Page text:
Saying “I’ve never considered myself a conspiracy theorist—until now,” Rob Glass, the Superintendent of the Bloomfield Hills School District, sent a letter out to parents in his district yesterday, outlining the education reform plans unveiled last week by Michigan Governor Rick Snyder. “This package of bills,” said Glass, “is the latest in a yearlong barrage of ideologically-driven bills designed to weaken and defund locally-controlled public education, handing scarce taxpayer dollars over to for-profit entities operating under a different set of rules.”
The 302-page legislative package, which you can download by clicking here, was drafted by Lansing lawyer Richard McLellan, a former official in the administration of Republican Governor John Engler, and the cofounder of the Koch Brothers-funded think tank, the Mackinac Center for Public Policy. (To give you an idea as to where they are ideologically, we have the Mackinac Center to thank for the concept of financial martial law.) McLellan, who has long been a proponent of implementing a school voucher system in Michigan, which would channel public money into the coffers of private, for-profit schools, had been given the task last year by Snyder to rewrite the State’s 33-year-old School Aid Act, which is essentially the blueprint that dictates how our public schools are funded. Here, in the words of Superintendent Glass, is an explanation of what McLellan, through his prestigious-sounding new organization – the Oxford Foundation – has come up with.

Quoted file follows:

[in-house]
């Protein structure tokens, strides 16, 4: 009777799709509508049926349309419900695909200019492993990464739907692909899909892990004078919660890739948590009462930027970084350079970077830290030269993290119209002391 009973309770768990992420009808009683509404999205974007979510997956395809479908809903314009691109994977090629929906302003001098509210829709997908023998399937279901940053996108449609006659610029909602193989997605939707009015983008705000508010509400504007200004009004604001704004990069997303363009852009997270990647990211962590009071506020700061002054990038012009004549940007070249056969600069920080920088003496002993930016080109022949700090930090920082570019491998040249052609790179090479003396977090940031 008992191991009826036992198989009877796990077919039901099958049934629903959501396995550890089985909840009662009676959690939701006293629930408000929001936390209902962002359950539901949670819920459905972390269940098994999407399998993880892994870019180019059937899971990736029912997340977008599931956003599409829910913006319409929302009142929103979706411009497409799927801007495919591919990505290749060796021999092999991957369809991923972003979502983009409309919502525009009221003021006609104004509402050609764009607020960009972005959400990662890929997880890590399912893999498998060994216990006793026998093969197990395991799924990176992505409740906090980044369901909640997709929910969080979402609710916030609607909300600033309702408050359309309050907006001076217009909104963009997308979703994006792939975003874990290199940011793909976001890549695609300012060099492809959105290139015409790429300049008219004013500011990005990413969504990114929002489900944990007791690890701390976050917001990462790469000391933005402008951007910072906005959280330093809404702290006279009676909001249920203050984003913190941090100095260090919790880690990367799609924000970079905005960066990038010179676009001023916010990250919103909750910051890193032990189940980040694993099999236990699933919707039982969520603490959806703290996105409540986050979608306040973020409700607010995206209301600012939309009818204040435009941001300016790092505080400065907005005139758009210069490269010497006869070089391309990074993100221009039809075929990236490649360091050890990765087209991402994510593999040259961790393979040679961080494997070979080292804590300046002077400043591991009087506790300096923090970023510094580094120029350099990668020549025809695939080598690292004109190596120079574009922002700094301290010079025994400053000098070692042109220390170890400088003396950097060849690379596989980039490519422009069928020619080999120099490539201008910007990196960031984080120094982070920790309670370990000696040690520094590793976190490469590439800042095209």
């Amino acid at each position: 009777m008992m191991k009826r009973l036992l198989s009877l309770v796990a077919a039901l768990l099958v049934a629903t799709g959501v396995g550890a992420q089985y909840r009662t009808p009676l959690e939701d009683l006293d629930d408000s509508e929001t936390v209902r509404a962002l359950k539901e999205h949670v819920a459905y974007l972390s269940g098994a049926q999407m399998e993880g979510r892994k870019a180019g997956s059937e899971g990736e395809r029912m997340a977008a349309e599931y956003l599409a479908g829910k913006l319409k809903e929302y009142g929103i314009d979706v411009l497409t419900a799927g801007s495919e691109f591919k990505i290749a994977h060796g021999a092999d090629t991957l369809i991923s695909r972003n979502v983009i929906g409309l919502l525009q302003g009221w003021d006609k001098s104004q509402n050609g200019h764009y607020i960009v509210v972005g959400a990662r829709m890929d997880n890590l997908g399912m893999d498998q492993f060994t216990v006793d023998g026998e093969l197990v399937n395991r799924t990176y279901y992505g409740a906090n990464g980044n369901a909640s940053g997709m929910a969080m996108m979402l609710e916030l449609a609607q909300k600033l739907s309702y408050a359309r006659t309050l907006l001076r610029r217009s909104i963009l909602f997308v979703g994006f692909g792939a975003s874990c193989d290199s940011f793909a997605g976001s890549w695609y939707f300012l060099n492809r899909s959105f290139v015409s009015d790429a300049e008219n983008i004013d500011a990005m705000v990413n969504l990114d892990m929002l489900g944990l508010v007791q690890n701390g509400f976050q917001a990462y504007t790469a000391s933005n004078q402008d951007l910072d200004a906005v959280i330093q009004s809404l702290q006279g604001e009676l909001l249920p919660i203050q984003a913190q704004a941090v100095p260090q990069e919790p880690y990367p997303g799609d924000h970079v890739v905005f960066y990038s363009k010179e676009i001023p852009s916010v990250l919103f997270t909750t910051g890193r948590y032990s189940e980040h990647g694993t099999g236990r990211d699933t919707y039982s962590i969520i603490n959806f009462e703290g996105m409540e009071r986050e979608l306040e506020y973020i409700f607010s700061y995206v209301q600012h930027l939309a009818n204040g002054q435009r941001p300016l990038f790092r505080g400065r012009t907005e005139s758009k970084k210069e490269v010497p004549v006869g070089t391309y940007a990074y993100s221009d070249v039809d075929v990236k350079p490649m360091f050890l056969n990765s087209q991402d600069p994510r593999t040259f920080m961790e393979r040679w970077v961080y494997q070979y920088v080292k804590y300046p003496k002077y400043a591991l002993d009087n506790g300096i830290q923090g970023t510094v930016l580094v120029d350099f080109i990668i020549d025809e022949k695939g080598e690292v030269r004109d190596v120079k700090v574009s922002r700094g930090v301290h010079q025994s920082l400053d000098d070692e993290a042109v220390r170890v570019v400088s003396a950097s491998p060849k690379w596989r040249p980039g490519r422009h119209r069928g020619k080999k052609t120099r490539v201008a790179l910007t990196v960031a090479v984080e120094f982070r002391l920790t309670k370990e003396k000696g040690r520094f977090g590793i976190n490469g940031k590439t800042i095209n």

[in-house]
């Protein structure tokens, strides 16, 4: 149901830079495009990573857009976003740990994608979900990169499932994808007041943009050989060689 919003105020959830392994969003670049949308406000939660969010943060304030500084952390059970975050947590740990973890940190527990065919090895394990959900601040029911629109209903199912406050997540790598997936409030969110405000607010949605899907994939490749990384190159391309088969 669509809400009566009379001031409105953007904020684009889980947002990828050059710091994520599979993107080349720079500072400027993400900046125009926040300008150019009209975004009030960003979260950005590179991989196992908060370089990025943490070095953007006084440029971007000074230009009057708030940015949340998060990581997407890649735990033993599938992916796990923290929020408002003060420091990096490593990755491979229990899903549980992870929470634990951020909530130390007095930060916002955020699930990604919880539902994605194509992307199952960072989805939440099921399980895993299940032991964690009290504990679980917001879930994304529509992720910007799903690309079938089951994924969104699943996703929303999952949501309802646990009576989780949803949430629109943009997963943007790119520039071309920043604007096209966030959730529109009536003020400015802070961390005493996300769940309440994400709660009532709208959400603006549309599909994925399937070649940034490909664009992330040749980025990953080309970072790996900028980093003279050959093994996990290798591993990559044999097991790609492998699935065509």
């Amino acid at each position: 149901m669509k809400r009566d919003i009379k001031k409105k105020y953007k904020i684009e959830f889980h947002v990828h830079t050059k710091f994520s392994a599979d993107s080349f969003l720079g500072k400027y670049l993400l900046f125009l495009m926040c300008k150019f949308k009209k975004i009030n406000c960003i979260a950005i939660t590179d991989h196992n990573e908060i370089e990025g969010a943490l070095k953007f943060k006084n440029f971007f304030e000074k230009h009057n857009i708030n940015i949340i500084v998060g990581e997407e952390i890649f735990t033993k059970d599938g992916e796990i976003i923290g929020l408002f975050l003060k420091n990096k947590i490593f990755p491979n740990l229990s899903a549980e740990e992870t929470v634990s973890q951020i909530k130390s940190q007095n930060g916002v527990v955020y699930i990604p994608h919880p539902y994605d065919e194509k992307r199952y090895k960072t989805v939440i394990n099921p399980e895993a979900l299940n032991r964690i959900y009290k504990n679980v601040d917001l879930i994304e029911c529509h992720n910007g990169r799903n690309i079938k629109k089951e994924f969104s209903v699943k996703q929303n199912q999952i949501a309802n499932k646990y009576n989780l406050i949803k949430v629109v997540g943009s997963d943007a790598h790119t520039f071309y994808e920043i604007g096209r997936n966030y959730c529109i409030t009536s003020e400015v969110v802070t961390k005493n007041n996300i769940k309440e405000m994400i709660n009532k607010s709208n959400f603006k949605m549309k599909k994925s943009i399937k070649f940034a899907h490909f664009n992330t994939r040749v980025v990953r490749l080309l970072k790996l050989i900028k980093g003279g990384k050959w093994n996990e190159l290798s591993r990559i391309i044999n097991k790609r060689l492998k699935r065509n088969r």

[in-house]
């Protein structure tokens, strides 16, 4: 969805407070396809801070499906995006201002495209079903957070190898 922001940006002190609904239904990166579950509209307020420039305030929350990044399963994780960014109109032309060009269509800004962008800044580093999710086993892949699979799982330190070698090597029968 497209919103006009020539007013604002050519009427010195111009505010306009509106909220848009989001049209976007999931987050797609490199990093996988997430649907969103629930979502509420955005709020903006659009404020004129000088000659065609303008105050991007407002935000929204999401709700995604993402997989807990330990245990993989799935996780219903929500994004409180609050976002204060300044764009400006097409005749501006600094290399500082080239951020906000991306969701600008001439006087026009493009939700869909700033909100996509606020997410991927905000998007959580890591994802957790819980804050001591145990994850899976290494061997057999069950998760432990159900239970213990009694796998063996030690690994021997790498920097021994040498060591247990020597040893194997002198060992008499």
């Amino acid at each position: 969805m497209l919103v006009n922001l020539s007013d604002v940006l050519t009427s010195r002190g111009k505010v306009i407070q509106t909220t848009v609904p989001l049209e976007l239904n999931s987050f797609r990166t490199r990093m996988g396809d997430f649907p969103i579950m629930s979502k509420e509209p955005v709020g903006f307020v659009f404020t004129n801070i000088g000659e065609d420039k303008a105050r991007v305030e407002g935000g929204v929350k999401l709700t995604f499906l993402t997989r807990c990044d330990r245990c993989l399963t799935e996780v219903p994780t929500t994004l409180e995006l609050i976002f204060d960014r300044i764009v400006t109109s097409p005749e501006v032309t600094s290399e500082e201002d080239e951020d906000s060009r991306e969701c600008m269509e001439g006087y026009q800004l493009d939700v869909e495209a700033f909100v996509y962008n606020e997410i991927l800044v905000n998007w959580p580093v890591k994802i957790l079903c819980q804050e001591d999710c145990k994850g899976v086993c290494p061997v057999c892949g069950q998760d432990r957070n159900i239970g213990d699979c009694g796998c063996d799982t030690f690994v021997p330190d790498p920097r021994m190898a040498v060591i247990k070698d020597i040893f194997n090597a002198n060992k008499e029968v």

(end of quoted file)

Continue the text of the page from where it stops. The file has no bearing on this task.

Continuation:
House Bill 6004 and Senate Bill 1358- Would expand a separate and statewide school district (the Education Achievement Authority of Michigan or EAA) overseen by a governor-appointed chancellor and functioning outside the authority of the State Board of Education or state school superintendent. These schools are exempt from the same laws and quality measures of community-governed public schools. The EAA can seize unused school buildings (built and financed by local taxpayers) and force sale or lease to charter, non-public or EAA schools.